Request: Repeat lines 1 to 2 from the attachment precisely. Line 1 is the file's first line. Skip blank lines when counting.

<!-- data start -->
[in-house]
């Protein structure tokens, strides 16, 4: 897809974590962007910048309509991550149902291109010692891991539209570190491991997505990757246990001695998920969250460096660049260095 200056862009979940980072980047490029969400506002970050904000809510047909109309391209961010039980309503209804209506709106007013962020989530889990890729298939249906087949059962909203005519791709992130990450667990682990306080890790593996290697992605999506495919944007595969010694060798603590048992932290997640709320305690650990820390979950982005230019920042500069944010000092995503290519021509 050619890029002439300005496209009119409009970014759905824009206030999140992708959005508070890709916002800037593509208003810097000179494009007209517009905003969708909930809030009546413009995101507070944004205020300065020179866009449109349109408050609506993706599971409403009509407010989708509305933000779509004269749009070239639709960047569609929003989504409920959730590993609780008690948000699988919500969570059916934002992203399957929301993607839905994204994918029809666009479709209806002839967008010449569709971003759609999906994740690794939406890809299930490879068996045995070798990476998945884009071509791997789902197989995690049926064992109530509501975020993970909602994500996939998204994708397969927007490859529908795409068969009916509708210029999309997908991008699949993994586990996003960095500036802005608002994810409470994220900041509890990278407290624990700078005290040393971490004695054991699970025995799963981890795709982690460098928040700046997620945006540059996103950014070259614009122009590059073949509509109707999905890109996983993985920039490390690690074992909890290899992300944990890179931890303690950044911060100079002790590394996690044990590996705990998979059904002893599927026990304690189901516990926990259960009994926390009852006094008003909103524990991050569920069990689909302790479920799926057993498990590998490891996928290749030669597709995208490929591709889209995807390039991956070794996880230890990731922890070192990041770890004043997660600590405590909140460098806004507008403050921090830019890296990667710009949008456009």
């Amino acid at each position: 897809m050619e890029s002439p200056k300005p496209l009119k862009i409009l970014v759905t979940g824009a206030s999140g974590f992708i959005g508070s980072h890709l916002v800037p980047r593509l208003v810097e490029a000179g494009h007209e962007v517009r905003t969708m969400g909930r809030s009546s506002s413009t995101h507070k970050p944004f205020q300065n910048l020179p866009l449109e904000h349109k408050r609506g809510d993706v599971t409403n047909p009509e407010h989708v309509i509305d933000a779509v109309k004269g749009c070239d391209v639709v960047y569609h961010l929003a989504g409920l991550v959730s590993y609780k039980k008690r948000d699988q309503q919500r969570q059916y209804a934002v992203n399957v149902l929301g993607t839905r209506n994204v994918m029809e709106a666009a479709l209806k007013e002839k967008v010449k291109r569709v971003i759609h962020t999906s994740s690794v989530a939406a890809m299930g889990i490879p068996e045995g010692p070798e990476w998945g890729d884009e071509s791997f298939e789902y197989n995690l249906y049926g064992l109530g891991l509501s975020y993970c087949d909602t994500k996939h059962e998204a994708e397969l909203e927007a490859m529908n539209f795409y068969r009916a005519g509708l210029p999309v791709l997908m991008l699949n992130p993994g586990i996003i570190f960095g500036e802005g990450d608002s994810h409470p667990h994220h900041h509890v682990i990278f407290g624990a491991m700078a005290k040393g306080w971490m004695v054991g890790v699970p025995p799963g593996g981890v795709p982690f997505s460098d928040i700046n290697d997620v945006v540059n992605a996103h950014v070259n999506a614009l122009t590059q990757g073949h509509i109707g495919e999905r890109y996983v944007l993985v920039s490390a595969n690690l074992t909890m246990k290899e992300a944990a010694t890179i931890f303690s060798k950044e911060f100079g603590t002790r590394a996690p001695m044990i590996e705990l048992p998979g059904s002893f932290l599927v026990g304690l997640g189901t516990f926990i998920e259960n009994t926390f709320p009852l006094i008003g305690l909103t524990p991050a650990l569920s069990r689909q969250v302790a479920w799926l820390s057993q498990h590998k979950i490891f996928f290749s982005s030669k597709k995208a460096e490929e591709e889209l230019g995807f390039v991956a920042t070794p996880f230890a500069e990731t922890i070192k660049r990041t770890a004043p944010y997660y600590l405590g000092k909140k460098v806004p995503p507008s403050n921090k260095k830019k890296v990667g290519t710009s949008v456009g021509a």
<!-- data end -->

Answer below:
[in-house]
């Protein structure tokens, strides 16, 4: 897809974590962007910048309509991550149902291109010692891991539209570190491991997505990757246990001695998920969250460096660049260095 200056862009979940980072980047490029969400506002970050904000809510047909109309391209961010039980309503209804209506709106007013962020989530889990890729298939249906087949059962909203005519791709992130990450667990682990306080890790593996290697992605999506495919944007595969010694060798603590048992932290997640709320305690650990820390979950982005230019920042500069944010000092995503290519021509 050619890029002439300005496209009119409009970014759905824009206030999140992708959005508070890709916002800037593509208003810097000179494009007209517009905003969708909930809030009546413009995101507070944004205020300065020179866009449109349109408050609506993706599971409403009509407010989708509305933000779509004269749009070239639709960047569609929003989504409920959730590993609780008690948000699988919500969570059916934002992203399957929301993607839905994204994918029809666009479709209806002839967008010449569709971003759609999906994740690794939406890809299930490879068996045995070798990476998945884009071509791997789902197989995690049926064992109530509501975020993970909602994500996939998204994708397969927007490859529908795409068969009916509708210029999309997908991008699949993994586990996003960095500036802005608002994810409470994220900041509890990278407290624990700078005290040393971490004695054991699970025995799963981890795709982690460098928040700046997620945006540059996103950014070259614009122009590059073949509509109707999905890109996983993985920039490390690690074992909890290899992300944990890179931890303690950044911060100079002790590394996690044990590996705990998979059904002893599927026990304690189901516990926990259960009994926390009852006094008003909103524990991050569920069990689909302790479920799926057993498990590998490891996928290749030669597709995208490929591709889209995807390039991956070794996880230890990731922890070192990041770890004043997660600590405590909140460098806004507008403050921090830019890296990667710009949008456009």